Naming Conventions

Like most cultures, a name of a character or place is very important. Tarsan names have a tendency to reflect the family that owns or controls what is being named, but they still focus on the individuals.


A person's name starts with their given name and a number of clarifications, the family name being the most common to be seen. Like most Lorban-based names, Tarsan names begin and end with consonants. If a name does not end in a consonant in narrative, it usually means it translated to fit English. For example, Lily is written and spoken as a different name.

For example:

  • Kendrick
  • Glorias (“Gloria” in English)

The given name is the most commonly used name unless someone is being formal.

Primary Family Qualifier

A couple is married under the auspices of a single family. This is the binding (lazlaha) for their relationship and typically is the family of one or both sides of the couple.

  • “de” names of the husband's family such as:
    • Falim de Kasin
  • “da” names the wife's family such as:
    • Sarlin da Kasin
  • “dea” is used when the husband and wife comes from the same family such as:
    • Kendrick dea Kasin

Secondary Family Qualifiers

The secondary or lesser family uses a similar pattern, except that the qualifiers are slightly different:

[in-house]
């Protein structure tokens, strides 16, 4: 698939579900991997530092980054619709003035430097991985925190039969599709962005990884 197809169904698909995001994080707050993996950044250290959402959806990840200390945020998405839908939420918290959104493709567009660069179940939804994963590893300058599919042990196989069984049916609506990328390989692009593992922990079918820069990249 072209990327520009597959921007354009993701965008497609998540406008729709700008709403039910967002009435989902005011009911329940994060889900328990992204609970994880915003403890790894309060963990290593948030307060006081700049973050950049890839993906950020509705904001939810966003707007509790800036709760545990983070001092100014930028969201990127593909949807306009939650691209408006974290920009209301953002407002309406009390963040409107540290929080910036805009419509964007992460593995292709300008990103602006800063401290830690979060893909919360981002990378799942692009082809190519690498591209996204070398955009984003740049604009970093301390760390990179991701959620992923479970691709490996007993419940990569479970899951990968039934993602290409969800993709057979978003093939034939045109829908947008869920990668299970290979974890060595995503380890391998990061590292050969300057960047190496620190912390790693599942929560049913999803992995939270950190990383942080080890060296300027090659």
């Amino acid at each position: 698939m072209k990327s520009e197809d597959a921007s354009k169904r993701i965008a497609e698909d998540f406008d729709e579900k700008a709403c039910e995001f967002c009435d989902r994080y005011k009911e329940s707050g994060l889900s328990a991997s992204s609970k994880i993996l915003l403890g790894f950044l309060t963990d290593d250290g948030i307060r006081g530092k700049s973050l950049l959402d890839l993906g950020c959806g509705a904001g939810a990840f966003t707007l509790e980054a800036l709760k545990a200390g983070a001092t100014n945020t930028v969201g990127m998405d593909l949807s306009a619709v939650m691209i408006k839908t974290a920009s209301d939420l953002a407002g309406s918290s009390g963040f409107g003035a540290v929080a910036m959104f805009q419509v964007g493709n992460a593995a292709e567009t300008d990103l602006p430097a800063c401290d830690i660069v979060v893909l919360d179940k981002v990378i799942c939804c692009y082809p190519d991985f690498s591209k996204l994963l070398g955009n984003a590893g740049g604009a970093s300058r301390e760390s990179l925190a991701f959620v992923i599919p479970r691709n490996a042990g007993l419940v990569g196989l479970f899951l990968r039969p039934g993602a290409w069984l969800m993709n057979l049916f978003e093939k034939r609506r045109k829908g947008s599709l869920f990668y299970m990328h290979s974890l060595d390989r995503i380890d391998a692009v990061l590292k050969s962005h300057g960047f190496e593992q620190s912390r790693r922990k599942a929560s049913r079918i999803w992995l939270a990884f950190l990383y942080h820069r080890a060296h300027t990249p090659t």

• “hi” names the husband's family, such as:
    • Hasan hi Pilnok
  • “ho” is used for the wife's family:
    • Falim ho Maifir

There is no shared family with lesser families, in that case, they would have only a primary family which would use the “dea” qualifier.

Multiple qualifiers can be used in this case, usually the primary family is listed first. The reverse is done, but that is almost always considered an insult since it emphasizes a lesser family.

  • Falim de Kasin ho Maifir
  • Sarlin da Kasin hi Genifir

Small Families

Some families are quite large and there is bound to be confusion with similar or identical names. If additional clarity is required, then the parent's name can be given after the appropriate qualifier.

  • “tor” indicates the father's given name, such as:
    • Emiris dea Kasin tor Hasan
  • “tal” indicates the mother's given name, such as:
    • Lily kia Kasin tal Sarlin

In most cases, only the father's name is used to clarify identity however there are situations when both the mother and the father need to be identified:

  • Emiris dea Kasin tor Hasan tal Mindil

If a parent of a parent relationship is needed, then the qualifiers are just combined with the parental qualifier. This is also used when the father is not important.

  • Emiris dea Kasin tor Hasan tortor Gimdal
  • Emiris dea Kasin tortor Gimdal
  • Emiris dea Kasin tor Hasan tortal Kilis

Changing Families

Families can also “adopt” or acquire individuals. This is rarer and generally considered both a form of respect (they were good enough to join another family) and disrespectful (they can never understand what it was like to grow up in that family). These also a qualifier:

  • “bo” is used to indicate an adoptive family. This is always used in place of the primary but the secondary family can indicate the former primary family. For example, when Kendrick dea Kasin left the Kasin family for the Martin family, he became Kendrik bo Martin ha Kasin


For children and unmarried individuals, the name is always the name of the parent's primary family and indicated with “kia” such as:

  • Lily kia Kasin
  • Galadin kia Kasin

Children of adopted parents are considered full members of the new family so there is no “bo” form of their names.